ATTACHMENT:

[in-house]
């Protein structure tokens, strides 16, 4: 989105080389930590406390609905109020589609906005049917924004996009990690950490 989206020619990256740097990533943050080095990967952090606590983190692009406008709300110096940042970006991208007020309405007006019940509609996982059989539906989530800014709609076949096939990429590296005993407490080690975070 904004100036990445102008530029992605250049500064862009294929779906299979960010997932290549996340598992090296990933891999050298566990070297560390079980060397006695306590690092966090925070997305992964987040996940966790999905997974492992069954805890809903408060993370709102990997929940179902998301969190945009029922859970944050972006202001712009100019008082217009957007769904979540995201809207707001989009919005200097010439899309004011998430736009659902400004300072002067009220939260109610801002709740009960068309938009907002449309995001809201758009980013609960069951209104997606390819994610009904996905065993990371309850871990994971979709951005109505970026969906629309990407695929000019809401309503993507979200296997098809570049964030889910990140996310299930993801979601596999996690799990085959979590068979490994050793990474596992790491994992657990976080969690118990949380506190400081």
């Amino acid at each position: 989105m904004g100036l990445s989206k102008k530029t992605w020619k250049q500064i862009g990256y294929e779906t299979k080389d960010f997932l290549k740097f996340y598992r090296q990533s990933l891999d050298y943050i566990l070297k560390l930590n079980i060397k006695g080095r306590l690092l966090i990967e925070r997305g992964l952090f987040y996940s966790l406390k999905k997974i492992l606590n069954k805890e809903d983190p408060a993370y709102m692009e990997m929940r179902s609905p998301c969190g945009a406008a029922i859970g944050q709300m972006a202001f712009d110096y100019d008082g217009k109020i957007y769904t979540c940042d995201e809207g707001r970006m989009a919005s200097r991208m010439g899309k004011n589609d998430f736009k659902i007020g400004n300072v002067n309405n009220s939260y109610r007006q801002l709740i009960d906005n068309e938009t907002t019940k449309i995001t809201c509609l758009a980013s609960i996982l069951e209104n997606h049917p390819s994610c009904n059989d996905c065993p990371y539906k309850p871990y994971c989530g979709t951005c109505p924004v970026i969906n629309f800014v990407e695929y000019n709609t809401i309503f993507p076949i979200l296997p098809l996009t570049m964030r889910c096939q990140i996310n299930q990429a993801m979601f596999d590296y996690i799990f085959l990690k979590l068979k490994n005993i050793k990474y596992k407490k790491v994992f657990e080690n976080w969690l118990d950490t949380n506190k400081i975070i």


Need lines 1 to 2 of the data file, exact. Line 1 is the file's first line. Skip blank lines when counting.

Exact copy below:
[in-house]
């Protein structure tokens, strides 16, 4: 989105080389930590406390609905109020589609906005049917924004996009990690950490 989206020619990256740097990533943050080095990967952090606590983190692009406008709300110096940042970006991208007020309405007006019940509609996982059989539906989530800014709609076949096939990429590296005993407490080690975070 904004100036990445102008530029992605250049500064862009294929779906299979960010997932290549996340598992090296990933891999050298566990070297560390079980060397006695306590690092966090925070997305992964987040996940966790999905997974492992069954805890809903408060993370709102990997929940179902998301969190945009029922859970944050972006202001712009100019008082217009957007769904979540995201809207707001989009919005200097010439899309004011998430736009659902400004300072002067009220939260109610801002709740009960068309938009907002449309995001809201758009980013609960069951209104997606390819994610009904996905065993990371309850871990994971979709951005109505970026969906629309990407695929000019809401309503993507979200296997098809570049964030889910990140996310299930993801979601596999996690799990085959979590068979490994050793990474596992790491994992657990976080969690118990949380506190400081």